There is good reason to worry about the totalitarian precedents currently being set by Kyrgyzstan’s influential southern neighbors, Uzbekistan and Turkmenistan. Neither nation is a democracy in any credible use of the term. The State Department has declared both nations to be authoritarian states with limited civil rights. And yet, for the price of strategic military locations and access to potential mineral wealth, the U.S. is willing to overlook the their human rights abuses and democratic inadequacies. For example, in the case of Uzbekistan, last month the State Department uttered pro forma rebukes of sham elections and other human rights violations, only to have such staunch advocates of democracy as Secretary of Defense Donald Rumsfeld, Gen. Tommy Franks and Assistant Secretary of State Beth Jones quickly arrive to lave the despot Islam Karimov with promises of money and military aid. On January 29th, the Bush Administration promised to triple its foreign aid to Uzbekistan. With neither nation has the U.S. tied foreign aid and military support to democratic reforms and human rights improvements. The reluctance of the Bush Administration to press Uzbekistan and Turkmenistan to pursue democratic reform does not bode well for how the U.S. will handle the current Kyrgyz crisis.

The history of U.S. foreign policy in Central Asia and the Near East does not offer much reason for optimism either, as it too is littered with stark contradictions between the declared democratic objectives of the U.S. and the unscrupulous means it utilizes to obtain control and influence. The U.S. confronted a similar dilemma with Shah Mohamed Reza Pahlavi in Iran. The Shah is a perfect example of just how much internal repression the U.S. will tolerate in its friends. Faced with a growing native unrest, the U.S. chose blind and unconditional support for its despotic ally. This resulted in both a political and tactical disaster when the forces of radical Islam manipulated the opposition forces to foment (and eventually co-opt) a revolution.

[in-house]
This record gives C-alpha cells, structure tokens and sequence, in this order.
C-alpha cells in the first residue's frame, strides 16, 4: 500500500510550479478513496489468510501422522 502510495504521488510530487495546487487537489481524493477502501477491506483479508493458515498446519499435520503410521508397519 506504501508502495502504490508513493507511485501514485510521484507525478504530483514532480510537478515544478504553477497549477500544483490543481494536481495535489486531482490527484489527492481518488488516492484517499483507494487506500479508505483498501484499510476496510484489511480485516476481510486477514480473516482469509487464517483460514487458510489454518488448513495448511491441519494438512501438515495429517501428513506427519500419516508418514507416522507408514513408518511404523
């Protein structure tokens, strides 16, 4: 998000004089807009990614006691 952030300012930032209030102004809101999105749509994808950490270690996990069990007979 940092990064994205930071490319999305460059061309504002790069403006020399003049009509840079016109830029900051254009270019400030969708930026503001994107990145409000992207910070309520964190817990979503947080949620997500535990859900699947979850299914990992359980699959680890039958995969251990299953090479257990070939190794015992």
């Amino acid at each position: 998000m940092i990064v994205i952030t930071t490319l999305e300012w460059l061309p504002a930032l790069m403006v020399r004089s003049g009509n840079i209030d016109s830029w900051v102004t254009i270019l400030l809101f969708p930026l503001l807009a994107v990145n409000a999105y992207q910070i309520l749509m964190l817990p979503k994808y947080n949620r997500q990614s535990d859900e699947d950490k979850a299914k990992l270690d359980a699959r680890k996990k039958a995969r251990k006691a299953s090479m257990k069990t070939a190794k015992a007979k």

The good will of the Kyrgyz should not be taken for granted. It can change for the worse if Bush Administration fails to adequately press for reform and creates the perception that it will unconditionally support President Akayev with a blind eye as long as he gives the U.S. what it wants. Like a miner’s canary whose breathing has begun to weaken, tiny Kyrgyzstan’s problems serve as a warning of coming troubles.

And so the arrival of Americans begins a new chapter of the Kyrgyz epos. Generations from now how will the akyndars sing of the U.S.? Will they amend the epos to celebrate the U.S. as the great ally of a new Manas who secured democracy for his people? Or will they sing of a new Manas who once again had to save Kyrgyzstan from the latest in a long series of unwelcome invaders?

Ross Peters is a human rights attorney based in Santa Fe New Mexico, USA.